Table of Contents
Postmeiotic segregation increased 2 (PMS2) is part of the DNA mismatch repair (MMR) pathway, which is utilized by normal proliferating cells to repair mutations that may occur during DNA replication. PMS2 deficiency or loss of function results in an increased mutation rate and contributes to the development of sporadic colorectal carcinoma as well as hereditary non-polyposis colorectal carcinoma (HNPCC, also called Lynch syndrome). HNPCC accounts for 1-5% of colorectal cancers (1, 2). Antibodies to PMS2 are useful for identifying mismatch repair deficiencies in tumors of the gastrointestinal tract, including HNPCC and associated extracolonic cancers. PMS2 deficiency has also been reported in endometrial, ovarian, breast, esophageal, and ampullary carcinomas, and melanomas. PMS2 is dependent upon MLH1 for stable expression, thus at the protein level, both sporadic and hereditary colorectal cancers deficient in MLH1 generally exhibit concomitant loss of PMS2.
A formalin-fixed, paraffin-embedded (FFPE) tissue block is preferred specimen type or one (1) unbaked, unstained slide cut at 4-5 microns for H&E staining (required) and two to three (2-3) positively charged unstained slides cut at 3-4 microns for each test/antibody ordered.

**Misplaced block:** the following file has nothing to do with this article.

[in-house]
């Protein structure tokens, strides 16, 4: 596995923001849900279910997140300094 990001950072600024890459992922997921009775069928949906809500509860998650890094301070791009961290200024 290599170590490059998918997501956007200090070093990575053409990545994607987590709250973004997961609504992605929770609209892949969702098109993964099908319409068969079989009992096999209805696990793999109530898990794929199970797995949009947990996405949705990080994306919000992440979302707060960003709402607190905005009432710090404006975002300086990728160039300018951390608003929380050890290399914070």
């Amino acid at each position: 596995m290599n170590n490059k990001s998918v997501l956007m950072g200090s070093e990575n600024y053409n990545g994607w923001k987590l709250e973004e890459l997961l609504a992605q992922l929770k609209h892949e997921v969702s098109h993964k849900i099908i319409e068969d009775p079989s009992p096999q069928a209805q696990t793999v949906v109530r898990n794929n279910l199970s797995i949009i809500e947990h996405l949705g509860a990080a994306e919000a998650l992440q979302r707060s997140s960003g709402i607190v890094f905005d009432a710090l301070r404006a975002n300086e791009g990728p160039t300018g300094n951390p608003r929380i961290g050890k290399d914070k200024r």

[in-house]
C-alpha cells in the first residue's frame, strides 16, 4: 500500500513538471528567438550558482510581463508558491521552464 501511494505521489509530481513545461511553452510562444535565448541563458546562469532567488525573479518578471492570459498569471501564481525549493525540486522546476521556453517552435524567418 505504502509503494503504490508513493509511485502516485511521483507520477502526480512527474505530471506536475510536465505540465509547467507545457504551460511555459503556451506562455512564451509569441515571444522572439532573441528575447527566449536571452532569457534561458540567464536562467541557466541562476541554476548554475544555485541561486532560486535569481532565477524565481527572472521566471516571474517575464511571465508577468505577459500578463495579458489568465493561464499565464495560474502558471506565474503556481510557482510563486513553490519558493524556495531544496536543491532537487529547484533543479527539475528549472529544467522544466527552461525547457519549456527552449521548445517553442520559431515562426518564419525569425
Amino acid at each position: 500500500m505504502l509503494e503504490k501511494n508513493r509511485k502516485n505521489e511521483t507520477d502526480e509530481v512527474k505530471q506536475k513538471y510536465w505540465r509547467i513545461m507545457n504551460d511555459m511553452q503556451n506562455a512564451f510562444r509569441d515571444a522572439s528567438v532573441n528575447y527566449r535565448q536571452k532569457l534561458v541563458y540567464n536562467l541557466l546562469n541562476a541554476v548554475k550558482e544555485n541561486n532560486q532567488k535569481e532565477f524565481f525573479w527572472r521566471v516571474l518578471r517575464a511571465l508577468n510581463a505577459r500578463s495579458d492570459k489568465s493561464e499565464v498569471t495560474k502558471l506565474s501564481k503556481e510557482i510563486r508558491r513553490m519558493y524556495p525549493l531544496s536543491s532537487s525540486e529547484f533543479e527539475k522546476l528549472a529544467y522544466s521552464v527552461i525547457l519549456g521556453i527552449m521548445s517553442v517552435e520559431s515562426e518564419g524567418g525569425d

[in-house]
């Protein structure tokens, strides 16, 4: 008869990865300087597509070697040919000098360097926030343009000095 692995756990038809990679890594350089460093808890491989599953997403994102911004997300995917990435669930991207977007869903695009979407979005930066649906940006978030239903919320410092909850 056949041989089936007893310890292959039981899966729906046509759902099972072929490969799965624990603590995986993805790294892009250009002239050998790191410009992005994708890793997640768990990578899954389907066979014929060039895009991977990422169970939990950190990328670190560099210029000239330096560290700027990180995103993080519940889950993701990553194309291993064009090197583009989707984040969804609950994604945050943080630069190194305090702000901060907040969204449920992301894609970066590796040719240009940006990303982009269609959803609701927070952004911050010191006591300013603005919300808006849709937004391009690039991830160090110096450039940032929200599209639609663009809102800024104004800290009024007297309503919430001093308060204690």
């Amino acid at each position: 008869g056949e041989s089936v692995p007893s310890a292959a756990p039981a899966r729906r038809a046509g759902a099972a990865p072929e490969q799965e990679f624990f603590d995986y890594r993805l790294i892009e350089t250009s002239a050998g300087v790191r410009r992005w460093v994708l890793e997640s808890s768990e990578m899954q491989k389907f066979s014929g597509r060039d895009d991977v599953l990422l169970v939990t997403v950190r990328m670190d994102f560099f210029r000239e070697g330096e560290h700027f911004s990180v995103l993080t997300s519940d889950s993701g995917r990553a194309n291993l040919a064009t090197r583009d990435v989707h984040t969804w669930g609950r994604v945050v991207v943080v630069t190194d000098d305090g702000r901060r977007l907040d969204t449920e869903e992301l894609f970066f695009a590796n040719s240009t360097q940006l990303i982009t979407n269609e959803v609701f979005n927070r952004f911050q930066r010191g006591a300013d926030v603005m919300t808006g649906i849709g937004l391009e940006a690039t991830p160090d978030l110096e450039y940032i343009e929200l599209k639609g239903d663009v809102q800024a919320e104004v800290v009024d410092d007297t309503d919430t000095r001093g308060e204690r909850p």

Storage and Transport
Use cold pack during transport of paraffin blocks and unstained slides. Cold pack should not be placed in direct contact with the specimen during shipping.
Specimen Rejection Criteria
All specimens must be submitted according to the test directory instructions. Before submitting specimen, please carefully review specimen requirements.
Listed below are possible causes for delays in specimen processing or possible specimen rejections or cancellations:
- No patient identification on requisition form
- No patient identification on specimen container or slides
- No referring provider
- No account information provided
- No test ordered on requisition
- No specimen source provided
- Inappropriate specimen type
- Insufficient volume for analysis
- Inappropriate specimen container
- Improper specimen transport
- Specimen leaked in transport
- Specimen submitted in incorrect or expired transport media
- Slides broken beyond repair on receipt
- Conflict between patient name on specimen and requisition form
- Specimen not properly preserved
- Sample containing a needle
A representative from Client Services will attempt to contact your office to resolve specimen problems. Additional documentation may be requested from your office to be returned by fax. In the event that resolution is not possible, the specimen may be returned to your office.
Turn Around Time (TAT)
88341, 88342, 88360